When to Go to Chile
Chile by season
As it spans more than half the length of South America, crossing 38 degrees of latitude, Chile's climate varies considerably depending on where you go. This makes summarising the weather a little tricky, so in order to simplify it, we’ve broken the year down into its four seasons. Remember that these occur at opposite times of the year to those in the northern hemisphere.
September to November
Spring is a lovely time to visit Chile: days are bright and sunny, if a little chilly, and the flowers begin to bloom, especially in the Lake District. In the south, there’s a reasonable chance of rain, but visitor numbers are low in this, the shoulder season, so chances are you’ll have Chile’s gorgeous scenery to yourself. By November, temperatures are increasing again, and hotels and attractions begin to fill up.
Independence Day: on 18th September, celebrate Chile’s independence from Spain with traditional food, dancing, parties and air shows, plus plenty of patriotic flag waving and red wine drinking.
Halloween: Chile may not traditionally celebrate Halloween, but year on year, participation is growing, and you’ll find Santiago kitted out in pumpkins, and various super-scary parties.
December to February
Chile’s summer generally offers the most comfortable conditions for exploring, but it’s also when cities and tourist areas are busiest. Days are warm and sunny, with temperatures averaging between 15°C and 25°C. Up in the Atacama Desert, daytime temperatures can hit 38°C, and then plummet below freezing at night. The relatively warm weather in Patagonia (around 14°C) makes summer the best time to visit Torres del Paine National Park, while down on the coast near Valparaiso and over on Easter Island, the beaches are at their glorious best.
New Year: if you’re in Chile over New Year, the best place to take it in is Valparaiso, where fireworks light up the night sky, visible from all over this hilly city and best appreciated from a rooftop bar.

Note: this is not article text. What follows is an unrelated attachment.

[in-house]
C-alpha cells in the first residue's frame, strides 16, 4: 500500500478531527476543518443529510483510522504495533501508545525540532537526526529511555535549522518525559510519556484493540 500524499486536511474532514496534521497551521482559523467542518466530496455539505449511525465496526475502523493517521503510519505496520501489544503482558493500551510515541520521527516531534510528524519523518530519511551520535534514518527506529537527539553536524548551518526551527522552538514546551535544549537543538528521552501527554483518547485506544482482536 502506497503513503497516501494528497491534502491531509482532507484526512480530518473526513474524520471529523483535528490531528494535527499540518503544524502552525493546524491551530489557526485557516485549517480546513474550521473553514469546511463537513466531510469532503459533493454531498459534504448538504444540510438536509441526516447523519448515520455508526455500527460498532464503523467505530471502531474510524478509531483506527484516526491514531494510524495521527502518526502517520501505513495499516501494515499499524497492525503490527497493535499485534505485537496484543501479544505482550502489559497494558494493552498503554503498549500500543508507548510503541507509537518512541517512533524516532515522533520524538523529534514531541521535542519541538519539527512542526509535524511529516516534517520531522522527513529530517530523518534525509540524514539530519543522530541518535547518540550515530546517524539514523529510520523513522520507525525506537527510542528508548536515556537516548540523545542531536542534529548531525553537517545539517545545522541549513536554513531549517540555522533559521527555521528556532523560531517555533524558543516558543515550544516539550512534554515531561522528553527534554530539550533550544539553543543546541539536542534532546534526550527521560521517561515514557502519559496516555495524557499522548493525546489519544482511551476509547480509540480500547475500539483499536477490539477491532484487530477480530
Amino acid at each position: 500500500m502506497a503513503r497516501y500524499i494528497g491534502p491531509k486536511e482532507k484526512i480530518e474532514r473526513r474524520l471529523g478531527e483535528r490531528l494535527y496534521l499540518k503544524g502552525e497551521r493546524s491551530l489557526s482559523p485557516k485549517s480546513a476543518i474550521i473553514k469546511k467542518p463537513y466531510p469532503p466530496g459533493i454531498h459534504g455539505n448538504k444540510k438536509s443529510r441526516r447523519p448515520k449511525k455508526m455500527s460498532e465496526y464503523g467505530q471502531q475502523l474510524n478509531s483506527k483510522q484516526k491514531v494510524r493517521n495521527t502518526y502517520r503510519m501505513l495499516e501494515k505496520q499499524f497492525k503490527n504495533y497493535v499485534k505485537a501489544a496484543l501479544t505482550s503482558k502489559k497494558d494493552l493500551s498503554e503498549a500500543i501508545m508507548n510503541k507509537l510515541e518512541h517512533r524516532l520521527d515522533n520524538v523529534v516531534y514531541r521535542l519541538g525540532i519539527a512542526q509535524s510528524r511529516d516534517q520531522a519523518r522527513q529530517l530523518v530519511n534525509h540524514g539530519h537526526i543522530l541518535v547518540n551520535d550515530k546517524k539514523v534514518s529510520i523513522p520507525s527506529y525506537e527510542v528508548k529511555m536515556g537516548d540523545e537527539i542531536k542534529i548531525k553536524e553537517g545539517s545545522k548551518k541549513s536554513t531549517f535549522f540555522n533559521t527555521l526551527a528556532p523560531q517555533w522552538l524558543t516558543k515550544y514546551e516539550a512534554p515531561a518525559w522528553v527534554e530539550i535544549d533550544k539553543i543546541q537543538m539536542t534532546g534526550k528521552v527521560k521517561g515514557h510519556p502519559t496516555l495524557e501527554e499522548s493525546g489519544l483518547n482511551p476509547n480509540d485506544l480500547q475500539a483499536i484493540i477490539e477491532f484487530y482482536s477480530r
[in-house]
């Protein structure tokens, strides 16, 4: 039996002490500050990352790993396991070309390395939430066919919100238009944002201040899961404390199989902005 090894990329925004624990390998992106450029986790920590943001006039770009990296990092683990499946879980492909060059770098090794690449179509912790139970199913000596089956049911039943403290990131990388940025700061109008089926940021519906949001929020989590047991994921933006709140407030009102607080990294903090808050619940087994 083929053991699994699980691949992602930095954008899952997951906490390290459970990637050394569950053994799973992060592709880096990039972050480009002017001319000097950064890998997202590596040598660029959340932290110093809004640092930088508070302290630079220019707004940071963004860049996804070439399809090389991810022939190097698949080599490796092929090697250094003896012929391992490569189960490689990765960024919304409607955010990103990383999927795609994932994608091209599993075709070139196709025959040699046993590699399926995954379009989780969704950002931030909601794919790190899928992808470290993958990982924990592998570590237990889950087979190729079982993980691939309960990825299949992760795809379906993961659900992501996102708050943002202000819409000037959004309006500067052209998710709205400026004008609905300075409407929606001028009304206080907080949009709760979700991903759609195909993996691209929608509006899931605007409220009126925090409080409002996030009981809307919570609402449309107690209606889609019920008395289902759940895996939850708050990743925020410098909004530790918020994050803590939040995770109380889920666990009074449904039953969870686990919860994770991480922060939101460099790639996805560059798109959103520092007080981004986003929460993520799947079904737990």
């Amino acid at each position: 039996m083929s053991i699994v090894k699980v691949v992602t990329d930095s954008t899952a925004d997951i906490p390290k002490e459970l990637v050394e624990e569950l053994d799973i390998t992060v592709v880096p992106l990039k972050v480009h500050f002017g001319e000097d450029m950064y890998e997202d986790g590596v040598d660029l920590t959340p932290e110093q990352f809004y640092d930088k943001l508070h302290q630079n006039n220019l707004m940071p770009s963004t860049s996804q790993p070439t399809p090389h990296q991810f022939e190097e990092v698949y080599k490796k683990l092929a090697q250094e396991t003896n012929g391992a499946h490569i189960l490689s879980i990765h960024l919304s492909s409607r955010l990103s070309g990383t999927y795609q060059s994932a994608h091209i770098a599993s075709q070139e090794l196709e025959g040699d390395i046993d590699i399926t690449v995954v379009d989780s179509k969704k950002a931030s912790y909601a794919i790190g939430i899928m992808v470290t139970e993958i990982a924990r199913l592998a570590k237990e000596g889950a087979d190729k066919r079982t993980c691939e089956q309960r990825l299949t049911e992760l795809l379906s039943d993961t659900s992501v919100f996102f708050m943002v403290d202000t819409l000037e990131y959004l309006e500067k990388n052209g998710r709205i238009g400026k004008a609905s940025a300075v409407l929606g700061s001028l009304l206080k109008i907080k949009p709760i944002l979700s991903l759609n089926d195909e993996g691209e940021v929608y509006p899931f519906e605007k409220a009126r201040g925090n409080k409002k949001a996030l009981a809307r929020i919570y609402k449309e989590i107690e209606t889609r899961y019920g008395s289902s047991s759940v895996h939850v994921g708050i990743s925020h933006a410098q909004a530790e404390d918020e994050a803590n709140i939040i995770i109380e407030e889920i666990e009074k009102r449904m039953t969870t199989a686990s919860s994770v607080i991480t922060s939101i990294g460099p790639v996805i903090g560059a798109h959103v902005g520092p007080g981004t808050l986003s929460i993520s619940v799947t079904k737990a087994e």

Tapati Rapa Nui: Easter Island’s 4,000 inhabitants celebrate their culture in late January with dances, body paint, statue carving, singing, surfing, canoeing and plenty of eating.
March to May
Autumn is another lovely time to visit Chile. As the summer’s visitors disperse, attractions become more peaceful, while in the winelands the autumn leaves appear on the vines. Torres del Paine National Park may be getting pretty cold by autumn, but the conditions are good for wildlife spotting. Having said that, as the cold weather sets in, Chile’s southern walking trails close for the winter.
Puma spotting: April and May are the ideal time to spot puma in Torres del Paine National Park, so wrap up warm and join your guide for a wildlife-spotting adventure you’ll never forget.
Vendimia: Chile’s main wine-harvesting period is from February to May. During this time, head for the Central Valley for harvest parties, including food stands, artistic performances and, of course, wine drinking.
June to August
In the Atacama, winter days are cool yet sunny, while over in Santiago, temperatures hover around freezing, sometimes dropping to -13°C. This makes the north of the country perfectly visitable in winter, although do remember to wrap up warm. It’s a different story in the south though, with much of Patagonia inaccessible. It’s not all bad news though, as the ice and snow creates the ideal conditions for skiing – try Valle Nevado near Santiago.
Indigenous New Year: for Chile’s indigenous people, the New Year begins on 24th June with the winter solstice. Religious rituals are performed as the new sun returns, bringing renewed life.
Festival de la Tirana: in July, La Tirana puts on a huge cultural festival honouring the Virgin of Carmen, the patron saint of Chile. Come for music, dancing, worshipping and traditional dress.